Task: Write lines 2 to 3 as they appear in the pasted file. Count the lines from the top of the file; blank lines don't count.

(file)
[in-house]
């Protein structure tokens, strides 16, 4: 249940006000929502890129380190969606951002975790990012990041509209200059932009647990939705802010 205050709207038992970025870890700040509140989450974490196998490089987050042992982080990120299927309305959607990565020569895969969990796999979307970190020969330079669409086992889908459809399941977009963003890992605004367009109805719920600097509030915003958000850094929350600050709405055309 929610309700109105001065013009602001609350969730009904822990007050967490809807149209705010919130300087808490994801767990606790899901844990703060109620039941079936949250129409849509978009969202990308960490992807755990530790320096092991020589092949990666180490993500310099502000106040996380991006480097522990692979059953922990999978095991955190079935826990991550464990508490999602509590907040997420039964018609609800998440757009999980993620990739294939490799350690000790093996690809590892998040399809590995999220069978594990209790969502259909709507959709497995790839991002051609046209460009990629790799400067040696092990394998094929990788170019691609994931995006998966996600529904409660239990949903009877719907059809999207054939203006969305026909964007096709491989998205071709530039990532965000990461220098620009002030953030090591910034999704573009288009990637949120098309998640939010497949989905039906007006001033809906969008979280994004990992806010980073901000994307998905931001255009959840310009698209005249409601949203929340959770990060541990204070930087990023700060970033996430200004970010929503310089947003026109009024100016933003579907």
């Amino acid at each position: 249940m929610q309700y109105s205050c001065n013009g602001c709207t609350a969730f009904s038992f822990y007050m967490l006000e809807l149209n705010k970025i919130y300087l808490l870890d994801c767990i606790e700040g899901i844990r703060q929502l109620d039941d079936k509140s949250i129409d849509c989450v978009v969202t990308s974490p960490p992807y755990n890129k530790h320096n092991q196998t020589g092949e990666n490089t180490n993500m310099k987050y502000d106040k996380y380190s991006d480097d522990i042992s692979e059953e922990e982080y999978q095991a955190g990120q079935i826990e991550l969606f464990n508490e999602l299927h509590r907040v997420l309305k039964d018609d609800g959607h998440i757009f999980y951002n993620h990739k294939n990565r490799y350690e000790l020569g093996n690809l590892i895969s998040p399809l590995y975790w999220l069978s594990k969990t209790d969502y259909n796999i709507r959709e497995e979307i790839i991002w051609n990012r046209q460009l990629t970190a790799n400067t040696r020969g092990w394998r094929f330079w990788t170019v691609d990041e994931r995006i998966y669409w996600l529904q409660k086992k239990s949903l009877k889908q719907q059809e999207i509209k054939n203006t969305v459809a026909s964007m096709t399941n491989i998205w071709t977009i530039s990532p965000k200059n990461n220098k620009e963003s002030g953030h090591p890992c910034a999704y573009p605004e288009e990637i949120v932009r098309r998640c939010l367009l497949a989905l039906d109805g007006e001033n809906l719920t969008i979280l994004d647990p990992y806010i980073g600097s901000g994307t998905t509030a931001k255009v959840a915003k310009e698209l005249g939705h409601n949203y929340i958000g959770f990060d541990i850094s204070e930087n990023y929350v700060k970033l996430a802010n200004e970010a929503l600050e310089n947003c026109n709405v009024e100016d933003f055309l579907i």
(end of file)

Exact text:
């Protein structure tokens, strides 16, 4: 249940006000929502890129380190969606951002975790990012990041509209200059932009647990939705802010 205050709207038992970025870890700040509140989450974490196998490089987050042992982080990120299927309305959607990565020569895969969990796999979307970190020969330079669409086992889908459809399941977009963003890992605004367009109805719920600097509030915003958000850094929350600050709405055309 929610309700109105001065013009602001609350969730009904822990007050967490809807149209705010919130300087808490994801767990606790899901844990703060109620039941079936949250129409849509978009969202990308960490992807755990530790320096092991020589092949990666180490993500310099502000106040996380991006480097522990692979059953922990999978095991955190079935826990991550464990508490999602509590907040997420039964018609609800998440757009999980993620990739294939490799350690000790093996690809590892998040399809590995999220069978594990209790969502259909709507959709497995790839991002051609046209460009990629790799400067040696092990394998094929990788170019691609994931995006998966996600529904409660239990949903009877719907059809999207054939203006969305026909964007096709491989998205071709530039990532965000990461220098620009002030953030090591910034999704573009288009990637949120098309998640939010497949989905039906007006001033809906969008979280994004990992806010980073901000994307998905931001255009959840310009698209005249409601949203929340959770990060541990204070930087990023700060970033996430200004970010929503310089947003026109009024100016933003579907």
């Amino acid at each position: 249940m929610q309700y109105s205050c001065n013009g602001c709207t609350a969730f009904s038992f822990y007050m967490l006000e809807l149209n705010k970025i919130y300087l808490l870890d994801c767990i606790e700040g899901i844990r703060q929502l109620d039941d079936k509140s949250i129409d849509c989450v978009v969202t990308s974490p960490p992807y755990n890129k530790h320096n092991q196998t020589g092949e990666n490089t180490n993500m310099k987050y502000d106040k996380y380190s991006d480097d522990i042992s692979e059953e922990e982080y999978q095991a955190g990120q079935i826990e991550l969606f464990n508490e999602l299927h509590r907040v997420l309305k039964d018609d609800g959607h998440i757009f999980y951002n993620h990739k294939n990565r490799y350690e000790l020569g093996n690809l590892i895969s998040p399809l590995y975790w999220l069978s594990k969990t209790d969502y259909n796999i709507r959709e497995e979307i790839i991002w051609n990012r046209q460009l990629t970190a790799n400067t040696r020969g092990w394998r094929f330079w990788t170019v691609d990041e994931r995006i998966y669409w996600l529904q409660k086992k239990s949903l009877k889908q719907q059809e999207i509209k054939n203006t969305v459809a026909s964007m096709t399941n491989i998205w071709t977009i530039s990532p965000k200059n990461n220098k620009e963003s002030g953030h090591p890992c910034a999704y573009p605004e288009e990637i949120v932009r098309r998640c939010l367009l497949a989905l039906d109805g007006e001033n809906l719920t969008i979280l994004d647990p990992y806010i980073g600097s901000g994307t998905t509030a931001k255009v959840a915003k310009e698209l005249g939705h409601n949203y929340i958000g959770f990060d541990i850094s204070e930087n990023y929350v700060k970033l996430a802010n200004e970010a929503l600050e310089n947003c026109n709405v009024e100016d933003f055309l579907i």